"IDT B«mi 01 AVIS' AMIS DAILY TEIBUHE THUS. AMCS IOWA THURSDAY, JULY 27, 1933 PAOB : Society: Hold Qu««t Day Golf and Luncheon The women's guest golf day at the Ames Country club on Wed n«sdty proved to be another delightful affair sponsored by the club women. Ten foursom.g played nine holes during the morning a few remain Ing for another round-after lunch eon, which was served at 12:30 The tables were .centered with bowls of baby zinnias and covers were arranged for 64. Mrs. A. J. Wilkinson presided over the short business session during luncheon. The prizes were awarded as fol lows: Low totals on holes 3, 6, 8, guest, Mrs. Joe B. Ty«, Marshall town, and Mr a. Robert L Simpson. Low putts on holes 1, 4, 6, 8, guest, Mrs. B. R. Rozeboom, and Mrs. Clay Stafford, who tied with Mrs. E. S. Hater, winning on the draw. The guest low score of 54 was won by Mrs. J. M. Douglas of Marshalltown who tied with Mrs. D. V. Williams, also of Marshalltown, Mrs. W. F. Guard of Columbus was another out of town guest. The luncheon committee was Reduced Prices! For Children I For Adults ISC 2SC AMES Dt JFF AVF 8HOW L'urr /\ v n. GROUND Near Ames Grain and Coal Co. Elevator Tues.Aug.l Two Performances Only 8:30 Mat.—Night, 8 p. m. 46th Annual Season TH£ ORIGINAL FAMOUS America's Pioneer Trained Animal Shows Catering Especially to Ladies and Children KAPITAN Son of RIn-TIn-Tin — and himself a wonderful movie do'g-actor. CALENDAR Thursday Dinner Bridge Country Club. Christian Aid. Third Ward Circle. Social Hour Circle. Pocahontas Club Picnic. .United Brethren Aid. Marion Rebekah Lodge. Friday Art Club. W. R. c. Carpenter's Aux. Picnic. composed of Mesdames T. R. Perry, chairman, H. 0. Hickok W. P. Nichols, L. L. Clement, and Helen King Fidlar. , The golfing committee announced a two ball foursome for Sunday afternoon, play to begin promptly at 4 o'clock. Those desiring to play are requested to call Mrs. A. J. Wilkinson, chairman, 1438-W. Supper will follow the games promptly at 7 o'clock, play=rs to bring their own table service, sandwiches, a covered dish and coffee. Are Hosts At Family Dinner Capt. and Mrs, Charles Hamilton were hosts at a delightful family dinner party Wedriesday in * the Bungalow tearoom. The guests included Mr. Hamilton's three daughters,' Mrs. Ben ton Davis and Miss Ethel Davis of Des Moines, Mrs. George Foote and Mr. Foote of Elgls, 111., and Mr. and Mrs. Jack McFhe/son of Des Moines. Members of the group were guests during 'the day in the Hamilton home. rounded for the games. score prize was awarded to Vir ginia Akin, low to Dorothy Moaer, and traveling to Beth Cummiags. Refreshments were served at the conclusion of the game*. « « • Women'* Bridf* At Country Club Bridge was played at six tables Tuesday afternoon at the regular weekly bridge party for women of the Ames Golf and Country club. Mrs. Helen King Fidlar Is general chairman of the women's bridge events. Mrs. A. B. Maxwell and Mrs. C. J. Lynch were hostesses for the afternoon. Mrs. A. Hi Kimball was awarded high score prize for the games. « « * M. W. Club Picnic Sunday Members of the M. W. club and families enjoyed a picnic Sunday at Lake Comar, Eighteen participated In the affair. Th« 'Icnlc.sup- per was served at 6 o'clock and evening hoars were spent Informally. * *• * Announcement It Made Of Approaching Marriage Announcement is made of the approaching marriage of Miss Ellen Geneva Randall of Kansas City, Karil, and Robert Hanson, son of Mr. and Mrs. H. J. Hanson, 612 Burnett avenue, wLIch" will take place Thursday, August 3, in the home of the bride's parents. Miss Ruth Hanson of Ames, and sister of the groom, will be a member of the bridal party. Mr. Hanson was graduated from Ames high school and also .Iowa State college. For some time he has been connected with a dairy Industry corporation in Chatta- "nooga, Tenn.. where the couple will be at home. ' Pledges Entertain At Dinner Bridge The pledges of the Theta sorority entertained at a most de- Florabel and Mlu Harriet Frazier have returned from Chicago where they spent several days attending tne world's fair. Slight improvement is reported in the condition of W,gJ. Gear who has been quite 111 sincf he»suffered a stroke a w««k ago. He is at his home in Nevada. , Ml** Maxine Finale returned Tuesday evening from Clear Lake where she bad visited frieads. and enjoyed an outing at the lake. Mr. and Mrs. George Johnson and -daughter Marlene of Des Moines are guitto In the home of Mrs. Johnson's sister, Mrs. Howard Mills and family. Mr.-and Mrs. E. D. S. K»hrs left Tuesday for their home in Ventura after a visit In the home of Mrs. Kanr^ mother, Mrs. Henry Ludwig. r P. K. Mathison lefj Thursday by motor for Windom, Minn.,"to get Mrs. Mathisou and «*ildree. who have spent U»e past three weeks in the homes of relatives. Mr. and Mix. LeMonte Loacks and son Bobby who hare - been guests in the home of Mrs. Louck's parents, Mr. and Mrs. C. E. Lookingbill left "Wednesday for Clear Lake where they will Join Mr. Loucks' people for an outing of a wjek. They will return at the end of the week to their home in Baltimore, Md., where Mr. Loucks is employed. JAtthe Hospitals] County Society News lightful dinner bridge Wednesday evening at the home of Mrs. F. C- Baurose, 1010 Grand avenue, the guests being members of the sorority. The 7 o'clock dinner was served at sbr small tables each centered with a bouquet of vari-colored garden flowers. Bridg^ was the diversion of the later evening, high score prize being awarded to Mrs. Russell Paul and traveling to Miss Margaret Harter. Mrs. H. K. Coale of Fort Worth. Texas, a houseguest In the Baurose home, was a gueet from away. «> <8> « Entertains At Garden Party '• . Mrs. E. F. Burton was hostess at a delightful party last Thursday evening at her home as a courtesy for Miss Harriett Garfleld of Lamasa, Calif., who is visiting in the John Durham home. Bridge was -the diversion of the evening, three.- tables being sur- Semi-Annual Clearance OF 1933 SUMMER FOOTWEAR DOME IN AND BE FITTED IN THESE SMART STYLED SHOES AT CLOSE-OUT PRICES An" extra pair means comfort to your ieet for hot weather. Close-out price $1.00 Special Close-Out —on all white fabric Pumps, Sandals and Ties. Real values to finish the season! $1.00 Close-Out Price $1.00 SANDALS Mothers, we have some very fine quality and good-fitting sandals for youngsters in white, smoke and brown which are just the shoes to wear for rest of the summer, at a closeout price, per pair MEN'S SPORT OXFORDS In white, black and white, and all black. Holds, Surprise Birthday Party Mrs. Norval L. Cole successful ly planned and carried out a surprise party Thursday evening at. her home in Roland in honor of the Chi thir ty-fifth birthday anniversary of her husband. Forty relatives and ffiends were present. The evening hours were spent informally and refreshments were served. Those present presented Mr Cole with a gift of inoney. 4 « <$ Celebrates Birthday Wed. Fifty friends gathered at the home of Arnold Sampson in Roland Wednesday evening for a surprise party in celebration of his twenty-first birthday. Outdoor games were enjoyed during the evening and refreshmenls were sewed by the honoree's mother assisted by Mrs. Oscar Sampson and Mrs. Charles Breen. A feature of the refreshments was the birthday cake with its lighted candles, a gift of Sampson's aunt, Mrs. Oscar Sampson. Attending the party were: Jeffrey, Berdella and Francis Rasmussen, Erling and Arthur Shold, Kermit and Ellen Teig, John and Milo Hovick, Lavers and Alma 'Dickinson, Orville and Bernice Arneson, Robert and Florence Peck. Henna Stensland, Agnes Peterson, Raymond and Lucille Breen and Mr. and, Mrs, Oscar Sampson all of Roland; My. and'Mrs. Arthur Tarth Betty Warren, Marie Breen, Dorothy an dVera Price, all or Ames; Mr. and Mrs. Lester Jenson, Elwood and (Jeneva and Ruth Amlund of Story City; Mr. and Mrs. Clarence Sampson and sons LArry and Dale of Radcliffe. Is Hostess to x Lutheran Aid Mrs. H. P. Hanson will be hostess to members of the Ladies aid of the Lutheran church in Gilbert at the meeting, to be held Thursday afternoon, Aug. 3. <§> <S> <& Entertain At Dinner Party Mr. and Mrs. Ed Holmes were ; hosts at a dinner party Sunday at their home in Gilbert. The guests were: Mrs. C. E. Lenning and Carol, Mr. and Mrs. Art Tokheim and Doris Jean . of Des Moines; Mr. and Mrs. M. T. Hartman and family of Ames, Mr. and Mrs. George Askelson and Stella Sansgaard, Mr.' and Mrs. Gunder Holmes, Evelyn and Glendora, Mr. and Mrs. Orlin Askelson, Mr. and Mrs. Henry Peterson and family. Mr. and Mrs. E. E. Grooms had as their dinner guests Sunday at their Gilbert home, Mr. and Mrs. Harry Gottschalk of Minburn, Mr. and Mrs. G. W. Clouser and family, Mr. and Mrs. John Gildersleeve and family and Mr. and Mrs. Fay Callahan. Mary Greeley . Admitted—Mrs. K. W. Stouder. Dismissed—Master Jimmy Reinertson. TO USE BULLION OK PUBLIC WORK (Continued from page 1) shalltown; W. F. Relly Des Moines W. P. Adler, Davenport. Minnesota: John F. D. Meighan Albert Lea; Fred Schilplin, St' Cloud; William N. Elsberg, Minneapolis. ' North Dakota: Henry Holt. Grand Forks; Stephen J. Doyle! Fargo; Thomas Moody, Williston. South Dakota: Leon P. Wells Aberdeen; Herbert E. Hitchcock Mitchell;. S. H. Collins, Aberdeen! Wisconsin: Walter G. Caldwell, Waukesha; William G. Bruce, Milwaukee; John Donaghey, Madison. The functions of the state advisory board are to inform the public of the classes of projects eligible to receive public works funds, to secure from applicants social engineering, legal and financial data necessary for the examination of the project here, to consider the project from the standpoint of co- ordin.ated planning, social and economic desirability, provision and diversification of employment, and engineering soundness. P.T. A. G>ngress to Give Program At la. State Fair DBS MOINES—The Iowa Con- gr«gg of Parents and Teachers will present six days of. programs and demonstrations covering modern phaws of 'parent-teachers and school work at the 1933 Iowa State fair. August 23 to September 1, according to announcement made here Thursday by Mrs. C. T. Kirkwood, program chairman. Highlights of the programs which will he op«n to all women in Iowa include the following: Friday, August 25, demonstration of playground work by Miss Kathryn Krelg. director of Des Moines recreation. Saturday, August 28, summer "round-up" demonstration directed by Mrs. S. E. Lincoln and Dr. James E. Dyson. Monday, August 28, a one-act Play, depicting Parent-Teachers' activities under the . direction of Bertha Robinson Deskin. Tuesday, August 29, demonstration of music In rural schools. Wednesday, August 30, motion picture on the subject, "The Preschool Child" and its problems. Thursday, August 31, a one-act play dealing with parent-teachers' activities. •. - In addition to.these highlights, the daily programs will include music by a, 250-piece band of school children, community singing, temperance discussions, and round table forums touching on modern school problems. The Iowa Congress of Parents and Teachers will also maintain a booth in the educational building at the 1933 fair, where conferences will be held .with parents from all parts of the state pertaining to activities of the organization, and childrens' problems in relation to school work. The parent-teachers' division will be but one of a number of departments of the great women's exposition which will occupy two buildings at the 1933 state fair. WALLACE BEADY TO APPLY LICENSE PLAN (Continued from Page One) yers was attested Thursday when Wallace announced that the licensing provisions might be invoked in the deciduous fruit industry of California after a hearing on a proposed marketing agreement to be held here Aug. 1. > Producers and marketers of such perishable fruits as peaches, plums, pears, apricots and cherries have submitted a tentative agreement but it has been signed by only 80 per cent of the industry. It provides that shipments of these fruits to market shall be allotted among producers RECOVERY AGREEMENTS ABE DISTRIBUTED (Continued from Page One) pictured as ruinous competition from which only the most powerful could emerge whole. Johnson and his staff, being constantly augmented to take care of the mounting tasks, kept doggedly at their jobs. Johnson realizes that the fight 1» far from won. One of the Immediate problems is clarification and interpretation of the voluntary agreement to which President Roosevelt is asking all employers to subscribe. A handbook listing some of the more common questions and answers is in process of preparation and will be' available soon. Mr. Roosevelt hag predicted success for his momentous campaign. He has received more than 15,000 telegrams since his speech Monday night. Following up that ringing appeal, the national recovery administration announced detailed plans for the "big push" thruout the country. Local organizations will be set up along military lines with generals, colonels, captains and privates carrying the messages of the blue eagle, emblem of cooperation in the president's drive, Into every factory, store and household. The gospel of NRA will be preached thru the press, radio and motion pictures and by thousands of speakers at every type of meeting. Toward the end of the campaign, probably about the last week In August, there will be a door-to-door canvass. .Committees will be set up in each state to have ( general supervision over the campaign. Then executive committees %-ill be formed in each city, members being chosen from such, groups as chamber of commence, Rotary and Kiwanis clubs, labor unions, women's clubs and welfare organizations. At the head of each local com- mittee will be a general aad a lieutenant-general the latter a woman. Under them will be three colonels, having charge of publicity, speakers and "man-power." The "man-power" division, organized with majors, captains and companies of privates, will carry on the door-to-door canvass. IOWA BUSINESS MEN GIVE QUICK RESPONSE (Continued from Page One) 'elation Invited all Blackha'wk county business men to attend a recovery meeting Wednesday, announced by Secretary Russell L. DeGon. H. T. Haffa, president of the Central Labor body, called a general recovery meeting of all Waterloo working men and women Wednesday night. A Waterloo warehouse official this week announced an average 33 1-3 percent payroll increase for his company and promised Roosevelt his company's wholehearted support. The Cedar Rapids special code committee recommended acceptance of general code Tuesday and called a meeting of all retailers for Friday. Three Dubuque firms individually wired Roosevelt endorsing his program and announcing their admiration for Roosevelt's "excellent judgment and fearless action." Retail food distributors of Dubuque this week are being asked to pledge their support, each "To do his part In every way possible to carry out the provisions of the National Industrial Recovery Act" Signers,of the pledge were to receive window placards announcing tneir action. Following a meeting of 400 em- aloyers from Pella, Knoxville and Sigourney Tuesday night, the Os- taloosa trade territory governing aoard met Wednesday to determine uniform retail store hours. Meetings to discuss the general code were to be held at Storm Lake, Cherokee, Indiaaola, Demison and Allison Thursday. Marshalltown jroceri fc a v • agreed to stay open 54 noun * week according to a report receir- ed here. CAUTION TO HOOVER USERS —against out-of-town and quack service men. Make sure that they are from Carr Hdw., authorized sale* and service on Hoover Cleaners. Call and ask for free inspection on your cleaner. Also free trial of the new Hoover. E. T. YOCUM Service Salesman GRAND OPENING WIGWAM ROLLER RINK Under the Big Tent Main and Grand, Ames Thursday Night, July 27 Skating daily 2:30 to 5 and 7:30 to 10:30. Evening prices: Ladies 15c, Gents 25c per session, or full evening Ladies 25c, Gents 35c. Afternoon, Ladies and Children 15c, Gents 25c. ALL FOB FUN—PUN FOR ALL! /•> Nevada Society /Vews and Persona/s Class Enjoys Hike Tuesday The Christian church Sunday school class taught by Miss Etha Apple enjoyed a two mile hike Tuesday morning. The teacher and children started at 10 o'clock and at the end of the trail served their picnic luncheon. » <S> <$> Choir To Hold Practice The members of the Memorial Lutheran church choir will hold regular practice in the church Thursday evening at 7:45. Miss Pearl Henderson is recovering nicely from an operation for appendicitis which was performed Monday morning at the Iowa sanitarium. Mr. and Mrs. Allen Boiler who are visiting .in the home of Mr. Boiler's parents, Mr. and Mrs. A. W. R. Boiler, spent Monday In Des Moines. Mlas Beatrice Matus has gone to Cedar Rapids where she -will appnd hrr vacation with relatives. Mr. «ml Mrs. (Urn R. N«;wton, Mrs. Hm<l> Houston and daughter He just loves his Post Toasties .». and he gets it every day! (His mother knows it's good for him 1) How often youngsters scorn the foods you know are good for them! But here's one they simply love to eat—Post Toasties! And no wonder! How grand they taste —these honey-colored flakes so crisp and crunchy. i; so delicious, whether you serve them plain, with milk or cream and sugar, or topped off with luscious fruits or berries. Post Toasties is made from fender toasted hearts of corn that turn to energy— quick! Try it to- morrowfor breakfast! PostToast- tes is a product of General Foods.- BOYS AND GIRLS! Post Toasties Cut-Outs new on «v*ry package. Soldiers, clowns, circus . animals . . . what fun for boys and girls I Tell your mother about them I m strong for sunshine — so fin strong for'Toasting" I've always found that really good reasons are the simplest reasons. For instance, I know that sunshine mellows and heat purifies. "Toasting" is therefore very easy for me to understand. And very easy for me to appreciate—because — my sense of the fastidious is so very exacting. You see, I'm always aware of the fact that my cigarette comes in such intimate contact with my lips. Quite naturally, it's the purity of "Toasting" that / •single out for special praise. It's just my own personal feminine reason for saying "Luckies Please!"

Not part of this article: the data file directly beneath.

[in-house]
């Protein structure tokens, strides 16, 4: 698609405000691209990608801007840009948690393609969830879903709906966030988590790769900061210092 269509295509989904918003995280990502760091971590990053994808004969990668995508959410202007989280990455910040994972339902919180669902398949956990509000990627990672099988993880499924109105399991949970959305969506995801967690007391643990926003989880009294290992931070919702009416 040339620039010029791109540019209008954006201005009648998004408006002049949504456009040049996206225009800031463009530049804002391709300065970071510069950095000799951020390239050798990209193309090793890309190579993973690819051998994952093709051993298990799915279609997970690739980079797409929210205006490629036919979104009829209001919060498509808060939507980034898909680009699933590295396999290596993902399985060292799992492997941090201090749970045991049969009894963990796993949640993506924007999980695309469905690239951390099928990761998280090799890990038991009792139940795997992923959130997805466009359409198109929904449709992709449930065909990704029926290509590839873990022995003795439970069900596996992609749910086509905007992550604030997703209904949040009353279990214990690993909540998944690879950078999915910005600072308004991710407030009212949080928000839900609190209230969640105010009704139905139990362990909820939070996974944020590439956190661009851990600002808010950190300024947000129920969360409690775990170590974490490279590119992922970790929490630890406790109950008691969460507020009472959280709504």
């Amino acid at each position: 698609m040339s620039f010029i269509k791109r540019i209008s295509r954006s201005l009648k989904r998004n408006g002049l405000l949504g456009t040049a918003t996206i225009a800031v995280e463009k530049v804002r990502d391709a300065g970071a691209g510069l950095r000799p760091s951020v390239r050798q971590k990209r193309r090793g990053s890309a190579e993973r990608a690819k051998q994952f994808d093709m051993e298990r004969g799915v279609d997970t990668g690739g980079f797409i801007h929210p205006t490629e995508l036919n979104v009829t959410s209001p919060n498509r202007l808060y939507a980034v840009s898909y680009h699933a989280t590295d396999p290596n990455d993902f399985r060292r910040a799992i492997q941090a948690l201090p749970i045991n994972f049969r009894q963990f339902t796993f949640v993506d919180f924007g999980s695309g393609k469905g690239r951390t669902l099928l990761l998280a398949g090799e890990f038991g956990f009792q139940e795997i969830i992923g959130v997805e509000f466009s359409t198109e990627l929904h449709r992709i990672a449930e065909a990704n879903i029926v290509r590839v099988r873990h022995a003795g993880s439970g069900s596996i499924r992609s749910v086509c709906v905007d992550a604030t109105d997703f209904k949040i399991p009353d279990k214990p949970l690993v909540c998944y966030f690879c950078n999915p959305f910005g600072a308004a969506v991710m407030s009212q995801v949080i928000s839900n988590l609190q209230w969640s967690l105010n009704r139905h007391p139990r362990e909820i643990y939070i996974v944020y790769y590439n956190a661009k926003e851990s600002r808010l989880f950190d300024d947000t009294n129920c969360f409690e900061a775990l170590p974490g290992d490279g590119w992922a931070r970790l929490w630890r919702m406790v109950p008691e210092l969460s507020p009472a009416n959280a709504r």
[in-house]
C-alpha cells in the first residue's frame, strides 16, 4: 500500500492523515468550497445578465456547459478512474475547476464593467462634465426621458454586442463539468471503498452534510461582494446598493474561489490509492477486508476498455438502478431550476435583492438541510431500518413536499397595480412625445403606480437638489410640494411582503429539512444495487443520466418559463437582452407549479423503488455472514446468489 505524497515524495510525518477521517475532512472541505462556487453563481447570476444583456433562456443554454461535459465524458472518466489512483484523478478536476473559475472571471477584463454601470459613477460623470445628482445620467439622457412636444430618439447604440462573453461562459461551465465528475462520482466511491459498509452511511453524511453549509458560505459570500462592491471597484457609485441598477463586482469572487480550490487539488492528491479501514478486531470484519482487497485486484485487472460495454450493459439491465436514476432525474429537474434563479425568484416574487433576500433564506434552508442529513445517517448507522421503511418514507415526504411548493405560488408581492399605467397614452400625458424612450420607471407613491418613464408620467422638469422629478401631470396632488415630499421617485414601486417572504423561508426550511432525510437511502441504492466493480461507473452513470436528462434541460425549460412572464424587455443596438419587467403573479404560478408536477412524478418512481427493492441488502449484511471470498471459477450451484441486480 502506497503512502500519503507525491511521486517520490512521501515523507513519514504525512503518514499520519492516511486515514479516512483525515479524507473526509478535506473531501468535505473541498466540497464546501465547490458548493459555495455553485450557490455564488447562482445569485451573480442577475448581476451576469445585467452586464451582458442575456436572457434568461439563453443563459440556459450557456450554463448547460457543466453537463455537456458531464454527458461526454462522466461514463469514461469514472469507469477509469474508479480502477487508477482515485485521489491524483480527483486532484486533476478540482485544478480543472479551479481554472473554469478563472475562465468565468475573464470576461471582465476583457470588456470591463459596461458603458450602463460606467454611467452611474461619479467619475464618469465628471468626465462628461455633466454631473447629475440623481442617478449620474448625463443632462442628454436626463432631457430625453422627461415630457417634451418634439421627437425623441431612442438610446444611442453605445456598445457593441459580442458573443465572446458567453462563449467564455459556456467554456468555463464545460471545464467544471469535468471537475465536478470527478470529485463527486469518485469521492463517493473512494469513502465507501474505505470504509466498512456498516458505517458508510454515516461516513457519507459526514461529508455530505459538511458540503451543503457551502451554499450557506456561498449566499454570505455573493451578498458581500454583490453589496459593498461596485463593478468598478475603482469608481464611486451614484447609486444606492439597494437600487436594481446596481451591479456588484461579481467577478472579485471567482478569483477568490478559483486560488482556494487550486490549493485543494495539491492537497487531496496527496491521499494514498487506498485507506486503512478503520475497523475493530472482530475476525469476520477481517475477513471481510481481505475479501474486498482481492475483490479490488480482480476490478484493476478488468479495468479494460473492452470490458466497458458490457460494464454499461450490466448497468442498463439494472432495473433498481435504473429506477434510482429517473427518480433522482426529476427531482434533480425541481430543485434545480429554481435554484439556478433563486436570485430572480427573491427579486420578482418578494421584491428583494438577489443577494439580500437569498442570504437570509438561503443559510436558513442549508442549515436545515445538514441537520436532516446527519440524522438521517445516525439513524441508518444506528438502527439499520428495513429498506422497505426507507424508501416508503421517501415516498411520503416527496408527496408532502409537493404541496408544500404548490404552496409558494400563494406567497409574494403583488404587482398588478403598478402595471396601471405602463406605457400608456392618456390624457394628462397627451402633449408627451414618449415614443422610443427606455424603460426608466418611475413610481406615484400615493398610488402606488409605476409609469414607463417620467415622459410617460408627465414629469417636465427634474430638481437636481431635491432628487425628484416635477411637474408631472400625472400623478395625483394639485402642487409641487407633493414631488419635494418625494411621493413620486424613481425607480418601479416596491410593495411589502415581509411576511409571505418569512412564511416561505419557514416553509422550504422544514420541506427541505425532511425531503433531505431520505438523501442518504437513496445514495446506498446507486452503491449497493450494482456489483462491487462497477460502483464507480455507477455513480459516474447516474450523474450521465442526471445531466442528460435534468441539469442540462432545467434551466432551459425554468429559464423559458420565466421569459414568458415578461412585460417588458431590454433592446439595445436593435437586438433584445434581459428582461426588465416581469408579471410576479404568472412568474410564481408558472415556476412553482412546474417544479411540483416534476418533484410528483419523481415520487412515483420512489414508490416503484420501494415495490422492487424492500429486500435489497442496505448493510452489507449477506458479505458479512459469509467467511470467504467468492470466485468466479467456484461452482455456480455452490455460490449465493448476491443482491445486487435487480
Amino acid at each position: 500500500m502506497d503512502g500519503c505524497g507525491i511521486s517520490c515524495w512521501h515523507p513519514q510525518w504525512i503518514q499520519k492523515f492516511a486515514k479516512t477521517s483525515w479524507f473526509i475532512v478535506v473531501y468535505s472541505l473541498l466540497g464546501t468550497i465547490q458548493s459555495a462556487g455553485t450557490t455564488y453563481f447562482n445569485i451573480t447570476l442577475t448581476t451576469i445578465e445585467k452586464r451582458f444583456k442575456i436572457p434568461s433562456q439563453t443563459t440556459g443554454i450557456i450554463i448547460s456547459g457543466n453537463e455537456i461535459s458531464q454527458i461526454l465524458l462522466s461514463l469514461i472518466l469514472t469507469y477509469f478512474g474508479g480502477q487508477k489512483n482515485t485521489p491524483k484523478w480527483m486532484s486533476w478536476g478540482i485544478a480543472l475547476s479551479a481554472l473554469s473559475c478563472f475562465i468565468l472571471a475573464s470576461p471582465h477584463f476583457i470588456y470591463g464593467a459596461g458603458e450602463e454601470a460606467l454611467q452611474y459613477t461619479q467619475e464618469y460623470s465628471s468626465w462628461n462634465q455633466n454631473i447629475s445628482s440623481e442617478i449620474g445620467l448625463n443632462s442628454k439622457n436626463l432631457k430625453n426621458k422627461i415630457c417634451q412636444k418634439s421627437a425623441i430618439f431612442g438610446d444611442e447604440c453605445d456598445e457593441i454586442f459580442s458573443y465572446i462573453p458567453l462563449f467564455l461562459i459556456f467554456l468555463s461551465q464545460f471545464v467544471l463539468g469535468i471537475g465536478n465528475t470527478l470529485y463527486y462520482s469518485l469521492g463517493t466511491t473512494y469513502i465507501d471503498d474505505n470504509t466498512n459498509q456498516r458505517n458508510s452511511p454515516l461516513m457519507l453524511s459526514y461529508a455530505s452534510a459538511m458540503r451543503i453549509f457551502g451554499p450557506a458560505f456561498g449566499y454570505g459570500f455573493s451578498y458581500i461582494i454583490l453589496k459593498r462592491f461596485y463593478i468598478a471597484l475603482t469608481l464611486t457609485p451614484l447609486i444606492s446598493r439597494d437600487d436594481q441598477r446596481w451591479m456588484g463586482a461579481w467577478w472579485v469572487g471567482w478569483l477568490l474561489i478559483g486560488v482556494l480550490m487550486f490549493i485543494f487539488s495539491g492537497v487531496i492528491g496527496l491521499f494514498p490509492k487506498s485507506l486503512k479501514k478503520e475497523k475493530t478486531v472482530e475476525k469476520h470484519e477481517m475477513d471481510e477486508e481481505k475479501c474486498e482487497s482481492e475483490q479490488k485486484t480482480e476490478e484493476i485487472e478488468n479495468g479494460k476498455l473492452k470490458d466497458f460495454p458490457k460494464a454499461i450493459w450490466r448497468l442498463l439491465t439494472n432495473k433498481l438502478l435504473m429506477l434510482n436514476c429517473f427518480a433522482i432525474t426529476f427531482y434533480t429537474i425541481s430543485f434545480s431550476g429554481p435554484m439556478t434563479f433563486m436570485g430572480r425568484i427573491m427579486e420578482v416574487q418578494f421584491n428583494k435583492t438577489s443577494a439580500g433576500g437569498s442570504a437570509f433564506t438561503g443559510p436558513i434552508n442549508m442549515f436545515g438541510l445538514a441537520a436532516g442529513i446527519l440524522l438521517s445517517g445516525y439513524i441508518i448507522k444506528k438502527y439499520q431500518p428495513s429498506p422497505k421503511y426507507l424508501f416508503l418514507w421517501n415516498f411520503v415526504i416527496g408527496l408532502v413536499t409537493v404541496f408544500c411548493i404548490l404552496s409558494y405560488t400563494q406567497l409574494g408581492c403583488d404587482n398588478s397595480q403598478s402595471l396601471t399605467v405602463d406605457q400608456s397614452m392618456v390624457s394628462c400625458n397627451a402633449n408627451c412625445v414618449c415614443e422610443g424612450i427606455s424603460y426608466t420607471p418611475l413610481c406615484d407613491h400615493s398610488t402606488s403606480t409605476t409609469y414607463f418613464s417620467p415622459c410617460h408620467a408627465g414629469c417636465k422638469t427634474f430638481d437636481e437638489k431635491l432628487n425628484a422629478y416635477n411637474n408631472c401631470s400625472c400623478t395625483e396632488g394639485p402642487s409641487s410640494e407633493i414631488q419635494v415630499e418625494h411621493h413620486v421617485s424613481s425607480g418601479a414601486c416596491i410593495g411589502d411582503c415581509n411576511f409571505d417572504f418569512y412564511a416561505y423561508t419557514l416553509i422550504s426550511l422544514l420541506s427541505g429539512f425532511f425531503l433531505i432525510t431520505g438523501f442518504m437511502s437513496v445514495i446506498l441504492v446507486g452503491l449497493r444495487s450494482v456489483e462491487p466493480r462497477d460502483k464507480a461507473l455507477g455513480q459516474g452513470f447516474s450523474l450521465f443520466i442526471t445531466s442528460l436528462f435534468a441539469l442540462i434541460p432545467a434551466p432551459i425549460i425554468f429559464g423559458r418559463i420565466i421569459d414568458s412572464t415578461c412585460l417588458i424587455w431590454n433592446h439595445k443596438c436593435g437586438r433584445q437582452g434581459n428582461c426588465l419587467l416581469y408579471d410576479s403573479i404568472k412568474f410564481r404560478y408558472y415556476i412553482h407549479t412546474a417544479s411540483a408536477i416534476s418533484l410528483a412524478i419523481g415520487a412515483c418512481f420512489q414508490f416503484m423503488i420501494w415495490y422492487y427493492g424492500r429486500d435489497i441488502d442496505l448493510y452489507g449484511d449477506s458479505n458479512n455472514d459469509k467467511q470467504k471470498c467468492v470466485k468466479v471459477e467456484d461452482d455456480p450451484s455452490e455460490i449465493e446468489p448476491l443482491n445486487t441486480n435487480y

What members have found on this page

Get access to

  • The largest online newspaper archive
  • 11,100+ newspapers from the 1700s–2000s
  • Millions of additional pages added every month

Try it free